Wandering around Victoria with its still standing architecture from the heyday of the British Empire made me feel like I had just crossed the border from a third-world country. No wonder Victoria has been voted one of the 20 most livable cities in the whole world.
Then there’s the people. Being Canadians, they are polite and friendly. They will go out of their way to make you feel comfortable. How could you not feel comfortable? The city is walkable. There are great restaurants seemingly everywhere. The thrift stores are not hidden in out of the way locations. So many thrift stores do not indicate rampant poverty. Canadians recycle everything including clothes, furniture, etc. Victoria is said to be the witch capital of Canada for its numerous pagan and Wiccan communities. Unfortunately, I was unable to meet any practitioners of the original religion during my stay.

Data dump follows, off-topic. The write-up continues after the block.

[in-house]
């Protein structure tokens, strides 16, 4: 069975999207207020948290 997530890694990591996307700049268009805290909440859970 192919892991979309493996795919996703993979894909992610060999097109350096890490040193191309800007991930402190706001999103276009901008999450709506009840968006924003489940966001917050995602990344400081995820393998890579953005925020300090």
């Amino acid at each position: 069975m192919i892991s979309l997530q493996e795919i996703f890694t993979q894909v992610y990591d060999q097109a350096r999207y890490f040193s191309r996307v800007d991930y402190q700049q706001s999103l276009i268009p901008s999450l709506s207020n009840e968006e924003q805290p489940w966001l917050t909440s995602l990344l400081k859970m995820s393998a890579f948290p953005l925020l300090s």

The pleasant way of life I found in Victoria made it difficult to distinguish the Bohemians from the social climbers. Perhaps that’s because, at least in BC, people put family and friends ahead of making a buck. They don’t worry that they will lose their jobs, and hence, their healthcare. In fact, everyone in the country has single-payer health insurance, which is not dependent on their job status, and is minus the big, profit-making insurance corporations running everything.
The Left Behinds
If you think this is a complete survey of Bohemian cities in the Pacific Northwest, you would be wrong. Not mentioned were Vancouver BC, Corvallis Oregon, Ashland Oregon and lots of other small towns north of California. Please write to the Left Coast if you want to nominate one or more places and explain why they qualify as a Bohemian enclave.
Erica Snowlake contributed some of the best parts to this article.
The Left Coast is a reader-supported publication. To receive new posts and support my work, consider becoming a free or paid subscriber.